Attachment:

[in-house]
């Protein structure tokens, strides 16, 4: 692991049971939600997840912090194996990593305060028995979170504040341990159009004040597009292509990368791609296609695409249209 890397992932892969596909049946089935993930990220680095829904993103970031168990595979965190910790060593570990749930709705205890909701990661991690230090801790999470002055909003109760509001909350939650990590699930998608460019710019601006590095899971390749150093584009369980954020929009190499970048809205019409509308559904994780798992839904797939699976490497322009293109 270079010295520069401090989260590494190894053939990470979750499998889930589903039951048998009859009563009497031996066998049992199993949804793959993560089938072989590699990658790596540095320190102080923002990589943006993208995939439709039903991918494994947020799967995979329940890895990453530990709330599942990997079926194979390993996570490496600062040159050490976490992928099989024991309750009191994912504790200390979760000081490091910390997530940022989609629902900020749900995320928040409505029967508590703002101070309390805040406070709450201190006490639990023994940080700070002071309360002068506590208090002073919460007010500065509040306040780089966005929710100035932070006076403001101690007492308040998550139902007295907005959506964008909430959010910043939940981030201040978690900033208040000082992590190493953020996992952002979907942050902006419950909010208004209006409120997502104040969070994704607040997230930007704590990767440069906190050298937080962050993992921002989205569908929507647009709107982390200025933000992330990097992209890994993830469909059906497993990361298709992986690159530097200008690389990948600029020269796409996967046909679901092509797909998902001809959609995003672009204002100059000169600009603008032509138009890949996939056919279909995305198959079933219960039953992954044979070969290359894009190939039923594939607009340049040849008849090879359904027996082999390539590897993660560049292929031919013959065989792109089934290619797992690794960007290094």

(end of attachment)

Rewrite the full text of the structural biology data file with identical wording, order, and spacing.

[in-house]
């Protein structure tokens, strides 16, 4: 692991049971939600997840912090194996990593305060028995979170504040341990159009004040597009292509990368791609296609695409249209 890397992932892969596909049946089935993930990220680095829904993103970031168990595979965190910790060593570990749930709705205890909701990661991690230090801790999470002055909003109760509001909350939650990590699930998608460019710019601006590095899971390749150093584009369980954020929009190499970048809205019409509308559904994780798992839904797939699976490497322009293109 270079010295520069401090989260590494190894053939990470979750499998889930589903039951048998009859009563009497031996066998049992199993949804793959993560089938072989590699990658790596540095320190102080923002990589943006993208995939439709039903991918494994947020799967995979329940890895990453530990709330599942990997079926194979390993996570490496600062040159050490976490992928099989024991309750009191994912504790200390979760000081490091910390997530940022989609629902900020749900995320928040409505029967508590703002101070309390805040406070709450201190006490639990023994940080700070002071309360002068506590208090002073919460007010500065509040306040780089966005929710100035932070006076403001101690007492308040998550139902007295907005959506964008909430959010910043939940981030201040978690900033208040000082992590190493953020996992952002979907942050902006419950909010208004209006409120997502104040969070994704607040997230930007704590990767440069906190050298937080962050993992921002989205569908929507647009709107982390200025933000992330990097992209890994993830469909059906497993990361298709992986690159530097200008690389990948600029020269796409996967046909679901092509797909998902001809959609995003672009204002100059000169600009603008032509138009890949996939056919279909995305198959079933219960039953992954044979070969290359894009190939039923594939607009340049040849008849090879359904027996082999390539590897993660560049292929031919013959065989792109089934290619797992690794960007290094």